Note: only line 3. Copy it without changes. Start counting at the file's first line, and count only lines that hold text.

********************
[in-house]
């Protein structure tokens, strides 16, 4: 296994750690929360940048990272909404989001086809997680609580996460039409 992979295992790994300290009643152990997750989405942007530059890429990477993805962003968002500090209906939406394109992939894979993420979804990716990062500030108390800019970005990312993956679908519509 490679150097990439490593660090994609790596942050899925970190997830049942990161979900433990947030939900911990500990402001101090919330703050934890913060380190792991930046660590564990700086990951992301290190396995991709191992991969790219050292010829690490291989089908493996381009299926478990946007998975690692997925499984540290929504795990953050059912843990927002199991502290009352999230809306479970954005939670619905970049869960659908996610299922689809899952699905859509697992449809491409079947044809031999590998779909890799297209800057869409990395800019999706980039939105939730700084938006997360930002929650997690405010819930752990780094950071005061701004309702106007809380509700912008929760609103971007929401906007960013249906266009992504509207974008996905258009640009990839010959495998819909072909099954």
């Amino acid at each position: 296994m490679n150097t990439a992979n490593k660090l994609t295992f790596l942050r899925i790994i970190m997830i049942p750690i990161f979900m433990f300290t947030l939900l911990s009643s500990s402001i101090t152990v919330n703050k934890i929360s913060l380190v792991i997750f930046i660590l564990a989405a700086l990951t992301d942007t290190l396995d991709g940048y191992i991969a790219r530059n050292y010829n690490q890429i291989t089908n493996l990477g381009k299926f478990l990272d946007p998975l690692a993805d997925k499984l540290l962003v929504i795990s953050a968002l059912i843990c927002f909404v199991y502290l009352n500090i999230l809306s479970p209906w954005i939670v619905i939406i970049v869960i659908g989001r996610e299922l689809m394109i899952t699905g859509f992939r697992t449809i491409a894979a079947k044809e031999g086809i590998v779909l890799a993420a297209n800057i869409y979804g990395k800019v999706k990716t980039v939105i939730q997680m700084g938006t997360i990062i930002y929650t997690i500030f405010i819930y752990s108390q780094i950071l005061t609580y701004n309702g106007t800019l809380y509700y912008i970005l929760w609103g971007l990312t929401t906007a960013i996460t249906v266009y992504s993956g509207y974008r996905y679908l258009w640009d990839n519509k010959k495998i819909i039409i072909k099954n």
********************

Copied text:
């Amino acid at each position: 296994m490679n150097t990439a992979n490593k660090l994609t295992f790596l942050r899925i790994i970190m997830i049942p750690i990161f979900m433990f300290t947030l939900l911990s009643s500990s402001i101090t152990v919330n703050k934890i929360s913060l380190v792991i997750f930046i660590l564990a989405a700086l990951t992301d942007t290190l396995d991709g940048y191992i991969a790219r530059n050292y010829n690490q890429i291989t089908n493996l990477g381009k299926f478990l990272d946007p998975l690692a993805d997925k499984l540290l962003v929504i795990s953050a968002l059912i843990c927002f909404v199991y502290l009352n500090i999230l809306s479970p209906w954005i939670v619905i939406i970049v869960i659908g989001r996610e299922l689809m394109i899952t699905g859509f992939r697992t449809i491409a894979a079947k044809e031999g086809i590998v779909l890799a993420a297209n800057i869409y979804g990395k800019v999706k990716t980039v939105i939730q997680m700084g938006t997360i990062i930002y929650t997690i500030f405010i819930y752990s108390q780094i950071l005061t609580y701004n309702g106007t800019l809380y509700y912008i970005l929760w609103g971007l990312t929401t906007a960013i996460t249906v266009y992504s993956g509207y974008r996905y679908l258009w640009d990839n519509k010959k495998i819909i039409i072909k099954n």